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Republicans Lose -- When They Deserve To By: Michael Reagan
FrontPageMagazine.com | Friday, November 10, 2006


We are hearing all sorts of reasons why the GOP got, in George Bush's word, "thumped." We're told it was Iraq, or that it was the incompetence and corruption of some of its members. Some cited the unpopularity of the president, implying that it rubbed off on the House members who went down to defeat last Tuesday.

While there is some validity to all these complaints, they miss the mark by ignoring the real cause of the Nov. 7 electoral disaster -- the fact that Republicans had stopped acting the way Republicans are meant to act, and began acting as clones of big-government, big-spending Democrats.

In September of last year I wrote that unless congressional Republicans put the break on spending "you can bet that the Republican Party is going to lose control of Congress next year, and with Democrats in power government spending will go through the roof."

In 1994 the Republicans took control of Capitol Hill, mostly on the strength of the Contract with America. Over time that contract with America turned into the contract on America.

The GOP leadership allowed some of their number to corrupt their own party. In the notorious, pork-laden "bridge-to-nowhere" transportation bill last year they promised certain earmark goodies to certain members of Congress if they would support the bill. They might have called that politics, but I call it bribery.

That bill contained a mind-boggling 6,371 pet projects, or earmarks. In contrast, my Dad, Ronald Reagan, once vetoed a highway bill because it was loaded down with a mere 152 pet projects.

Over time, the Republican Party gradually became the party they replaced. The line between the two parties got so blurred that it was hard do tell the difference between Democrats and Republicans. In that case, allegiance to a party goes out the window when the public can't tell the difference between their party and the opposition, and they just rise up and throw the bums out and start all over.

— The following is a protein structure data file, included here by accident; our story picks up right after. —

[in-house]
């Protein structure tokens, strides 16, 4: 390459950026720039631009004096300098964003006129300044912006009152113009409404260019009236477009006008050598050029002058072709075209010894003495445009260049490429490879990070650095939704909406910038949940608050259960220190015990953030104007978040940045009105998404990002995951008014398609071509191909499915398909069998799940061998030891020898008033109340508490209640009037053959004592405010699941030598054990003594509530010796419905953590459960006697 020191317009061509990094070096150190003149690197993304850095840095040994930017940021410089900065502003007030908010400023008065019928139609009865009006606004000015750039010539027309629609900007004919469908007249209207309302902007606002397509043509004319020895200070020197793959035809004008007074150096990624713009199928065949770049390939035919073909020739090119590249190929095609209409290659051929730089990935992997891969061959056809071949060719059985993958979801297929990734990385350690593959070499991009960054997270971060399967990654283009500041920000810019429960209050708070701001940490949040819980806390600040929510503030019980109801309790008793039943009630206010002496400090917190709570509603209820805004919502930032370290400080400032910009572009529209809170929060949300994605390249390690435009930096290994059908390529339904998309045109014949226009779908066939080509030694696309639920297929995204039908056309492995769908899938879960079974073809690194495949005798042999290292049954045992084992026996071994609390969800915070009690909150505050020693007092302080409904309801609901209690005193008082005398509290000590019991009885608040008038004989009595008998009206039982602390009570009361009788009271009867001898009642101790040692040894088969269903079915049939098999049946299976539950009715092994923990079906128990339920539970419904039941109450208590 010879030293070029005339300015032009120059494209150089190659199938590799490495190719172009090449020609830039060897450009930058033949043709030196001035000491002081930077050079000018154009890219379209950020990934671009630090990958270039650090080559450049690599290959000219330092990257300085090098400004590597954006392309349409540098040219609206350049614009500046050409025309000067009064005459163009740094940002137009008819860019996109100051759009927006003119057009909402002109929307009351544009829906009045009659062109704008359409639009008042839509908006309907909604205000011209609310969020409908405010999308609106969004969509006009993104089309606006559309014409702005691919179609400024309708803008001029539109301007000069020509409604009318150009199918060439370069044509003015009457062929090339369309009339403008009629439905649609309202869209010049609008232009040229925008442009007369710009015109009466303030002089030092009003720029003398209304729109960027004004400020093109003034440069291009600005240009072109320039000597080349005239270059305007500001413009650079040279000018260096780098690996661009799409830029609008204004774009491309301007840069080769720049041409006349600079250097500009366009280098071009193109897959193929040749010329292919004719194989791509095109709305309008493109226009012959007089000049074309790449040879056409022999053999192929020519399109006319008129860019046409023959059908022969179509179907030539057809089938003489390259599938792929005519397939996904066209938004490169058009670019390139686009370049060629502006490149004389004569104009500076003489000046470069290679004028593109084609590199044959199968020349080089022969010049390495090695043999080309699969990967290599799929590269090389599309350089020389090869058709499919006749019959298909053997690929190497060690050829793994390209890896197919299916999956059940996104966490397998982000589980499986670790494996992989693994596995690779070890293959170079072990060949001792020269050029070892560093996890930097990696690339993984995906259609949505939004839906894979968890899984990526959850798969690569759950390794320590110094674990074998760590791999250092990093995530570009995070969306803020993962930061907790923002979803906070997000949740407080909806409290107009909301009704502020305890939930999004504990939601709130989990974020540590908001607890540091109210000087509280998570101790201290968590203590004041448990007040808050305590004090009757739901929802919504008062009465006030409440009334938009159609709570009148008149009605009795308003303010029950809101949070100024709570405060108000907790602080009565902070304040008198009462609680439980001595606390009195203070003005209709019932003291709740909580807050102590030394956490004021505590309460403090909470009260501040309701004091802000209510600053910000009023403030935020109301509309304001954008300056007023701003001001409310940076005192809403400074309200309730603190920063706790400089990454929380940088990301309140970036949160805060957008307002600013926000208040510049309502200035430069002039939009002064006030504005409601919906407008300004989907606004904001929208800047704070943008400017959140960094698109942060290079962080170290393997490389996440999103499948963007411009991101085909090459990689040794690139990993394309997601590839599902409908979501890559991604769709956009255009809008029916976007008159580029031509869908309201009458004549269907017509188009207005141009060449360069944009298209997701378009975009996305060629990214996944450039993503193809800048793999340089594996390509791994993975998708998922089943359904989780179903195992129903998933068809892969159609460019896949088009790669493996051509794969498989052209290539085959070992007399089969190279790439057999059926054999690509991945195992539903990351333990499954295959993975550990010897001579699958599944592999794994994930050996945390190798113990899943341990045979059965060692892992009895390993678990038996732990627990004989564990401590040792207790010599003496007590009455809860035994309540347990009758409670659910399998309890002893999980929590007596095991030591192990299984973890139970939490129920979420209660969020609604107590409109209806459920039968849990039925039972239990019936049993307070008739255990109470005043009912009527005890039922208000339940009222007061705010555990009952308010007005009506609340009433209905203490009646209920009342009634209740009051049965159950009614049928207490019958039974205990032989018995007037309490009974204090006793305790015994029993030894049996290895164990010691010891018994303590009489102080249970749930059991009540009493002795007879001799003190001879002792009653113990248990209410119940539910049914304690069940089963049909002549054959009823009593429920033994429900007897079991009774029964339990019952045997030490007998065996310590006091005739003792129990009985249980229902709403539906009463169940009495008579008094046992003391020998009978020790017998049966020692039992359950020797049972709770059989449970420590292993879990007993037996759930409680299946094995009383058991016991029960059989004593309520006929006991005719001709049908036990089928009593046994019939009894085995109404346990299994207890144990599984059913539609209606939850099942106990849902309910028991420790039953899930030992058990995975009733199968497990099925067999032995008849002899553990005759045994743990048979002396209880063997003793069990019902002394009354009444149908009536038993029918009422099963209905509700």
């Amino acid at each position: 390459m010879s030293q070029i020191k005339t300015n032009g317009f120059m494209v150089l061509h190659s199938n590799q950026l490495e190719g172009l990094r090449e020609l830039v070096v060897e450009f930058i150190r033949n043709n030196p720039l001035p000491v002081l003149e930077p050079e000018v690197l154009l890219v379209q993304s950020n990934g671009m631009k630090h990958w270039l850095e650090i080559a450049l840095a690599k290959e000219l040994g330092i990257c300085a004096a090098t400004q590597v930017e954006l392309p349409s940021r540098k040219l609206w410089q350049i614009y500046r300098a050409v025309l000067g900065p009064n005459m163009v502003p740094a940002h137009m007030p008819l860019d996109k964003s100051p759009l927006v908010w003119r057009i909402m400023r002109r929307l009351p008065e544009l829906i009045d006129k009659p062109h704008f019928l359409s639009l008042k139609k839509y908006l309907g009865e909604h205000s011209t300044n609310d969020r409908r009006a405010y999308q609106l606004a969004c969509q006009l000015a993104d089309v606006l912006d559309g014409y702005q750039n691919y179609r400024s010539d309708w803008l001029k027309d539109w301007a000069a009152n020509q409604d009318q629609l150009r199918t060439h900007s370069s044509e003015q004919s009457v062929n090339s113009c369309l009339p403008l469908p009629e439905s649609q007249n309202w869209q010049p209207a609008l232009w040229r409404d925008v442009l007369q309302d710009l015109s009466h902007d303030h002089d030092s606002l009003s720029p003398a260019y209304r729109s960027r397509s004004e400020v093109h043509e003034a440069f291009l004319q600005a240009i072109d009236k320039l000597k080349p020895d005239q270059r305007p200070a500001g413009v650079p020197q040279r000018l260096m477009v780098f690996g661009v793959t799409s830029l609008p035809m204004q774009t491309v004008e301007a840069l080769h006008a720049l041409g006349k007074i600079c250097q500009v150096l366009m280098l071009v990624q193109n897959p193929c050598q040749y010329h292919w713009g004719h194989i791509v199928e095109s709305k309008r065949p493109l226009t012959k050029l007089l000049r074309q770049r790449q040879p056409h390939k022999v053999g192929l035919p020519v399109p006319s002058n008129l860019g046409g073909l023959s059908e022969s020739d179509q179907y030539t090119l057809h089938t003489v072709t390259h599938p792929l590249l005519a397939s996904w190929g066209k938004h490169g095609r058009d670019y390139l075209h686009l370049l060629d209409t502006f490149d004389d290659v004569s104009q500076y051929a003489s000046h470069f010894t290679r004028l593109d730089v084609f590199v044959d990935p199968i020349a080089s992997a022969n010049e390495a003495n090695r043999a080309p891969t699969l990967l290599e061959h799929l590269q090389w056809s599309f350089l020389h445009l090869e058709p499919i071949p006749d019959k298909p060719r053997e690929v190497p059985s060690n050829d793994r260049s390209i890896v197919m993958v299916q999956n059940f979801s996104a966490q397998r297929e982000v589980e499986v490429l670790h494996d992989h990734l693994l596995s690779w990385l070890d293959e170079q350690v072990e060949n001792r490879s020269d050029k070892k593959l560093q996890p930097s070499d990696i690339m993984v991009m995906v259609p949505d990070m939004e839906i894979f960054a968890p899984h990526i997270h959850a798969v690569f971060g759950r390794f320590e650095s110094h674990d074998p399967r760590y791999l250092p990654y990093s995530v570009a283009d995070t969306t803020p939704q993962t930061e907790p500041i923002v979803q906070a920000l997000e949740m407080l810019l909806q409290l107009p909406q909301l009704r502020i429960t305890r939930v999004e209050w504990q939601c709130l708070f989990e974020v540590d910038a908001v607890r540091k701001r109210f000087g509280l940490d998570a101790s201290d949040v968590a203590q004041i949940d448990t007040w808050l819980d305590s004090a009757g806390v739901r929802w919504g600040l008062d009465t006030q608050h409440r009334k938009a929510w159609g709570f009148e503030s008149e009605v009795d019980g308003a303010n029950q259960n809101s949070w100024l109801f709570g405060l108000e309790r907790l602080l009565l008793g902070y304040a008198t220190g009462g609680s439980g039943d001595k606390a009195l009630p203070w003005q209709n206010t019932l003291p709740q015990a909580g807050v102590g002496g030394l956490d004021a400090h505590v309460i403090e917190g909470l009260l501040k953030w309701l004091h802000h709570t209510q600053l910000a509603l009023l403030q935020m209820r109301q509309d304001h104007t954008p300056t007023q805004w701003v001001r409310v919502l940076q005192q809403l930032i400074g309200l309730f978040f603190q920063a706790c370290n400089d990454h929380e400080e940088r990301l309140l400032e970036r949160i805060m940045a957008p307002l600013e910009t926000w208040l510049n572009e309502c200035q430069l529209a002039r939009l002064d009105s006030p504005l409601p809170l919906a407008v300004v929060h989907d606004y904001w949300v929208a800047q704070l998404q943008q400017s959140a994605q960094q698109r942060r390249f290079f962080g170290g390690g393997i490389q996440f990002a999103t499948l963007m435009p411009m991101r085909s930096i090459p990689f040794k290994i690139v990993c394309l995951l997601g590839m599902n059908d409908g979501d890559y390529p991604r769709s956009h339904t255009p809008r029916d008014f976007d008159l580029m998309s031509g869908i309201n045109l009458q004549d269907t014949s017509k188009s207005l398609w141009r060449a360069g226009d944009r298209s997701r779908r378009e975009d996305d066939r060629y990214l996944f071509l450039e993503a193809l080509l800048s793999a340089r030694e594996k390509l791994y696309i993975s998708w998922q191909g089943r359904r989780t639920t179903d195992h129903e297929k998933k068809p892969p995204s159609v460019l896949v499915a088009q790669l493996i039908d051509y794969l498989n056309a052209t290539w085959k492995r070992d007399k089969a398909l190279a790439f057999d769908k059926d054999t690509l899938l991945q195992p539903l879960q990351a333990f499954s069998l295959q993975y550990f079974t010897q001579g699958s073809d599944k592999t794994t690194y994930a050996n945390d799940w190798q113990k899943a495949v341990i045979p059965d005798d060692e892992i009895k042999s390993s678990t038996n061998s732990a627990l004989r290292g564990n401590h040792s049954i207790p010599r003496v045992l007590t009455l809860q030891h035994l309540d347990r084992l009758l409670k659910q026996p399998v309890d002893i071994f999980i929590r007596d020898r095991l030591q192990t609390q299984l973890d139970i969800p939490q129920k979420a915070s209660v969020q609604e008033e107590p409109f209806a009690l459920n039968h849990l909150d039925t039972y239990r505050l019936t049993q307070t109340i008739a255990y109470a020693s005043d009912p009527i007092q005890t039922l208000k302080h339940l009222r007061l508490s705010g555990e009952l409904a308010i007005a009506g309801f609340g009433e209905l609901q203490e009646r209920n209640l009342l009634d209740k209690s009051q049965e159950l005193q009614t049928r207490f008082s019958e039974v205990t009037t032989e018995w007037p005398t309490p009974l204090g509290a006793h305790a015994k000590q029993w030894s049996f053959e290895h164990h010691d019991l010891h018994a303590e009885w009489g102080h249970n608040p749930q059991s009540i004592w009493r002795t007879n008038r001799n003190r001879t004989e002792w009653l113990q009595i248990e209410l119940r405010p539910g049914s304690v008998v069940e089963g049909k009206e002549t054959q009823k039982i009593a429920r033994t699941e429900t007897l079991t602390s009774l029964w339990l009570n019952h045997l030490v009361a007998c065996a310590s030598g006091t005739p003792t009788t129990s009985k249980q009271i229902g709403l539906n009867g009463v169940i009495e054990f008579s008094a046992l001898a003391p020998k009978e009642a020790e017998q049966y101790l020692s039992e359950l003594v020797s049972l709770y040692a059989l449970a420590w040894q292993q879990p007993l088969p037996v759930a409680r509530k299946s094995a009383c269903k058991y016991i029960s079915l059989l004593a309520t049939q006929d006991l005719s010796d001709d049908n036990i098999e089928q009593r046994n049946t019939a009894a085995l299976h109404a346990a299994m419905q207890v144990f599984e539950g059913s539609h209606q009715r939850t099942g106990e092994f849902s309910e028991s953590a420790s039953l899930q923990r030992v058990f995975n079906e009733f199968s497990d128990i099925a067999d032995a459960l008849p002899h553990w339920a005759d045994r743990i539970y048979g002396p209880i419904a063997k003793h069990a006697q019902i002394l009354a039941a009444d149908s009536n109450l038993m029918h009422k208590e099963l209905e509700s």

As far as the Iraq war is concerned, the president got the message Tuesday: It's time to win the war and stop having people micro-manage it from Washington. That's what lost the war in Vietnam. Moreover, he was told to allow the military to do what the military does best: win the war -- forget the tender sensibilities of the antiwar peaceniks and kill people and break things if you have to -- and, above all, win.

I'm convinced that had the president replaced Donald Rumsfeld six months ago, the GOP would have won the elections Tuesday. He became the face of a war the public believes has been badly mishandled, and by keeping him around the president continually reminded the public of just how badly the war was going.

Writing in the Thursday's Opinion Journal, former House Majority Leader Dick Armey recalled that the Republican takeover in 1994 "was the culmination of years of agitation by a relatively small group of political entrepreneurs in the House."

Before this small group could beat the Democrats and their "culture of corruption," he wrote, they had to beat "the old bulls of our own party," who were also "driven by a parochial vision, and had grown complacent with the crumbs offered them by the majority."

The Contract with America, Armey explained, established "a national (as opposed to a parochial) vision for the Republican Party. When we took control, that positive Reagan vision of limited government and individual responsibility provided a great deal of discipline and allowed us to govern accordingly. Our primary question in those early years was: How do we reform government and return money and power back to the American people?"

Eventually, he continued, "the policy innovators and the 'Spirit of '94' were largely replaced by political bureaucrats driven by a narrow vision. Their question became: How do we hold onto political power? The aberrant behavior and scandals that ended up defining the Republican majority in 2006 were a direct consequence of this shift in choice criteria from policy to political power."

If they ever expect to regain control of Congress, Republicans are going to have to start being Republicans again.

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Mike Reagan, the eldest son of President Ronald Reagan, is heard on more than 200 talk radio stations nationally as part of the Radio America Network.


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